Monday, September 19, 2011

I Don't Know How She Does It

MPAA (PG-13) CNS/USCCB (A-III) Michael Philips (2 Stars) Fr Dennis (3 Stars)

IMDb listing -
CNS/USCCB review -
Michael Philip's review -,0,5672469.column

I Don't Know How She Does It (directed by Douglas McGrath, screenplay by Aline Brosh McKenna, based on the novel by Allison Pearson) is a nice feel good comedy about a modern woman, Kate Reddy (played by Sarah Jessica Parker) who's trying really hard to do it all.  She and her husband Richard (played by Greg Kinnear) live somewhere in an upper middle class neighborhood in Boston.  They have two kids, a kindergartener named Emily (played by Emma Rayne Lyle) who's already getting something of an attitude and 2 year old Ben (played by Julius and Theadore Goldberg) who still loves his parents unconditionally but has the verbal skills of a, well, a two year old (boy).  Mother-in-law, Marla Reddy (played by Jane Curtin of 1st cast SNL fame) blames Kate for Ben's apparent poor verbal skills.

The generally happy but often frazzled couple, Kate and Richard, are both professionals.  Richard is/was an architect.  Kate works for the Boston branch of a New York headquartered Financial Services Company.  Both have had their careers effected by current financial crisis.  At the beginning of the movie, the two are celebrating (somewhat) a break that Richard has finally received ("no more remodeling basements").  But it's really Kate's career (at the bank, er FSC) that is clearly gearing-up to go somewhere, even if (1) Kate's keenly aware what most of the rest of the country thinks of bankers these days, and (2) she knows that the family is suffering even as she's asked to fly around the country as part of her work.  Kindergartener Emily, Mother-in-law Marla and eventually Richard make sure that she knows how much she's being missed.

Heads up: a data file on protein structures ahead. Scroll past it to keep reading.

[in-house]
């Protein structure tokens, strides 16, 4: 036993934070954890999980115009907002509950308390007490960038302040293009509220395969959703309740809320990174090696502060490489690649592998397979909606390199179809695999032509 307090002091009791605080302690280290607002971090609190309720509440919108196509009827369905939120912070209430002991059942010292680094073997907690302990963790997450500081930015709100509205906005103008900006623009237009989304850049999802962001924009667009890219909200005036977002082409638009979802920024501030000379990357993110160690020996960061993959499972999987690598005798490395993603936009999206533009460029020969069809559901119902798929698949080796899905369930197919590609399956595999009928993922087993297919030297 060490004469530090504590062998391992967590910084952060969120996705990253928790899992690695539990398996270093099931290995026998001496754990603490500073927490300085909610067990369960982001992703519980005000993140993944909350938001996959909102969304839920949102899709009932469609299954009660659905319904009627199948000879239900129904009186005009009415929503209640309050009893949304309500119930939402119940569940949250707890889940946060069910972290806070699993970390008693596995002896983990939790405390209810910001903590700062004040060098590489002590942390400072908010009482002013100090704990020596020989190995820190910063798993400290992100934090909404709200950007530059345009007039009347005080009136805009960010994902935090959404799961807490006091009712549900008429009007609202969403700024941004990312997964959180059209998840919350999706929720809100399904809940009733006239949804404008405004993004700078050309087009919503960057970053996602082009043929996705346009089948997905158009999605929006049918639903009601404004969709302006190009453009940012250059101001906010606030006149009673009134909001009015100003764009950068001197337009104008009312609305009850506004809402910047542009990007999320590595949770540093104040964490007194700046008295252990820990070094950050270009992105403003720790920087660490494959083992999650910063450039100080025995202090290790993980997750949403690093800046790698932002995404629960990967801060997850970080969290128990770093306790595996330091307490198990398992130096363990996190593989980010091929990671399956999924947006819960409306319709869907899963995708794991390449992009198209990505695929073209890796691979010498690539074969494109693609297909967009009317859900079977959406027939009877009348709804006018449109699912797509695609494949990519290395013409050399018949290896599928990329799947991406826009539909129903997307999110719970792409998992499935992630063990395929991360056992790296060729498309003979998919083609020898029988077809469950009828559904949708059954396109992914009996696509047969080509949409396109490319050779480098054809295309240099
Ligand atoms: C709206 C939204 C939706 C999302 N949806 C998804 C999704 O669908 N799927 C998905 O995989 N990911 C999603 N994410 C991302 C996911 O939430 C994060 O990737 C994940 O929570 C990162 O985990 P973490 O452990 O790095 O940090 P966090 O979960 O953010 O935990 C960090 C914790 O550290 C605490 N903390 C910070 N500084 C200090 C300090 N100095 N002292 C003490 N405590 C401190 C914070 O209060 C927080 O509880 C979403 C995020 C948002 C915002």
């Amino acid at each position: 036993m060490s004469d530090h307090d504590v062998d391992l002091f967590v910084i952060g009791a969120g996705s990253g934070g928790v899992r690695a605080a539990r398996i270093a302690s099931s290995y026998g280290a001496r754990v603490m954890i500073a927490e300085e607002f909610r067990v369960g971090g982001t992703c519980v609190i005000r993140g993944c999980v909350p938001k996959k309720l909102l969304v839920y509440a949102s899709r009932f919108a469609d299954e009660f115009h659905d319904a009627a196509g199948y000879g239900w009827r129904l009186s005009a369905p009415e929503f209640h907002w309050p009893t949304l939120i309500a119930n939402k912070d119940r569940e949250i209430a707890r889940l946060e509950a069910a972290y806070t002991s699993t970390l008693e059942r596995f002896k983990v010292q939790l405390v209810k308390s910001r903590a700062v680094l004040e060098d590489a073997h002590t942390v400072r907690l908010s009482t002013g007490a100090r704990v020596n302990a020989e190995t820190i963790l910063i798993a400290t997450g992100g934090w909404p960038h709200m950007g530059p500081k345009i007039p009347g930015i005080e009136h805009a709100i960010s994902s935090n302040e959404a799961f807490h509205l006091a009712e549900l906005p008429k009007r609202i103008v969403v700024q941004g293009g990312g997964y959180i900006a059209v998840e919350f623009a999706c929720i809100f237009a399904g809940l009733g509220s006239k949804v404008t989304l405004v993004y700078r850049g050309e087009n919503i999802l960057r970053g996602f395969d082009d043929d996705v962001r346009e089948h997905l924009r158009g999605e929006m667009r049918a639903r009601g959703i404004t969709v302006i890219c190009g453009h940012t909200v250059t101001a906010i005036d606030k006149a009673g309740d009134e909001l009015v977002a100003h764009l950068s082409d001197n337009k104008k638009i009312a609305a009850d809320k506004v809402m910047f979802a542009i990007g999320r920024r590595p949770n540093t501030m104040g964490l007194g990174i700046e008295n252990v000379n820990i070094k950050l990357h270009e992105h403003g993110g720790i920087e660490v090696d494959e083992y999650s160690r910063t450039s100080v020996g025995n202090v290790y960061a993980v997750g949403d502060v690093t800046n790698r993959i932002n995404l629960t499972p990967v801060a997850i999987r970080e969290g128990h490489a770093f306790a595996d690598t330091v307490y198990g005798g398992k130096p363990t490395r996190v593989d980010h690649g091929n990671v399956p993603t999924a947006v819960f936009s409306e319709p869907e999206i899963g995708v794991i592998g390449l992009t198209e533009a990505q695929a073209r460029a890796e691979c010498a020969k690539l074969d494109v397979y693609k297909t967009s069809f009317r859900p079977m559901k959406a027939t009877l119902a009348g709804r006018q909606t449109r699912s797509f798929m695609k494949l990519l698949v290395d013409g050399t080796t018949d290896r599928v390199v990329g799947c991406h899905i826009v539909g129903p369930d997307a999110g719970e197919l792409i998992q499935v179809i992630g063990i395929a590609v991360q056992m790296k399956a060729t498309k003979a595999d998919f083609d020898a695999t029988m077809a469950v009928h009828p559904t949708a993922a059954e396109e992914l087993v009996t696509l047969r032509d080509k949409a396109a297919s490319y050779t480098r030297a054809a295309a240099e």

At her job, Kate works for Clark Cooper (played by Kelsey Grammar) who isn't always the most sensitive of bosses.  He tries, but ... he is a man.  And it just doesn't fall anywhere in his experience that after returning from a cross-country business trip, Kate has to bake a pie for Emily's kindergarten bakesale the next day.  Kate also has to deal with a rival/suck-up to the boss Chris Bunce (played by Seth Meyers also of SNL, if more recent fame) whose experience of being a married man with a family also seems utterly different from Kate's (Chris' wife does everything at home so he has nothing to do other than plot ways to suck-up to Clark).